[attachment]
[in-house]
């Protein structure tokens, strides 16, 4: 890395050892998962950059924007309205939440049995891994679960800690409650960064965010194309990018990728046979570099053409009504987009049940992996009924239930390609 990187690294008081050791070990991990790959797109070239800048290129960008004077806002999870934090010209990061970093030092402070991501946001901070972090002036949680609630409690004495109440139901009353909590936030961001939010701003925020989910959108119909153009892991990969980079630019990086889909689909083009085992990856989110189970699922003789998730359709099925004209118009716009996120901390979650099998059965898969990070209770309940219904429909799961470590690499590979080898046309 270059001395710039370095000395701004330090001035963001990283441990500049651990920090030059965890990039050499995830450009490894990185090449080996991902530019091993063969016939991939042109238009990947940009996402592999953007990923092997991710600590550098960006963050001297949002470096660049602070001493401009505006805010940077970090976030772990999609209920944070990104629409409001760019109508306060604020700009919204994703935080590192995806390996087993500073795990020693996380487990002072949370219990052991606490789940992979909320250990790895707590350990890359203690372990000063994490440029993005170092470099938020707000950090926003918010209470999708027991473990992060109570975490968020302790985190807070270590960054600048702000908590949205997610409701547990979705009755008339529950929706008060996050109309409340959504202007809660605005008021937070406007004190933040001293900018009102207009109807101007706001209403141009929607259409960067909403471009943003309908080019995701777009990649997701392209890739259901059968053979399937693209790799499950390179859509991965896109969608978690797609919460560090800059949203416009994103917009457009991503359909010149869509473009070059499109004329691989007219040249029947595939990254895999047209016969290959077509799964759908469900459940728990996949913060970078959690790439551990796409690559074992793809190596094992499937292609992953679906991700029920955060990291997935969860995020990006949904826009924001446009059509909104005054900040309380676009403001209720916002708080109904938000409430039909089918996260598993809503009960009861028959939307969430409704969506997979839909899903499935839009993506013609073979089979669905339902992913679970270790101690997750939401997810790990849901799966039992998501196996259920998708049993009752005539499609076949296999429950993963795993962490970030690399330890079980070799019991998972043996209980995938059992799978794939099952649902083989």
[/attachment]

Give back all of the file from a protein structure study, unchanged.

[in-house]
């Protein structure tokens, strides 16, 4: 890395050892998962950059924007309205939440049995891994679960800690409650960064965010194309990018990728046979570099053409009504987009049940992996009924239930390609 990187690294008081050791070990991990790959797109070239800048290129960008004077806002999870934090010209990061970093030092402070991501946001901070972090002036949680609630409690004495109440139901009353909590936030961001939010701003925020989910959108119909153009892991990969980079630019990086889909689909083009085992990856989110189970699922003789998730359709099925004209118009716009996120901390979650099998059965898969990070209770309940219904429909799961470590690499590979080898046309 270059001395710039370095000395701004330090001035963001990283441990500049651990920090030059965890990039050499995830450009490894990185090449080996991902530019091993063969016939991939042109238009990947940009996402592999953007990923092997991710600590550098960006963050001297949002470096660049602070001493401009505006805010940077970090976030772990999609209920944070990104629409409001760019109508306060604020700009919204994703935080590192995806390996087993500073795990020693996380487990002072949370219990052991606490789940992979909320250990790895707590350990890359203690372990000063994490440029993005170092470099938020707000950090926003918010209470999708027991473990992060109570975490968020302790985190807070270590960054600048702000908590949205997610409701547990979705009755008339529950929706008060996050109309409340959504202007809660605005008021937070406007004190933040001293900018009102207009109807101007706001209403141009929607259409960067909403471009943003309908080019995701777009990649997701392209890739259901059968053979399937693209790799499950390179859509991965896109969608978690797609919460560090800059949203416009994103917009457009991503359909010149869509473009070059499109004329691989007219040249029947595939990254895999047209016969290959077509799964759908469900459940728990996949913060970078959690790439551990796409690559074992793809190596094992499937292609992953679906991700029920955060990291997935969860995020990006949904826009924001446009059509909104005054900040309380676009403001209720916002708080109904938000409430039909089918996260598993809503009960009861028959939307969430409704969506997979839909899903499935839009993506013609073979089979669905339902992913679970270790101690997750939401997810790990849901799966039992998501196996259920998708049993009752005539499609076949296999429950993963795993962490970030690399330890079980070799019991998972043996209980995938059992799978794939099952649902083989």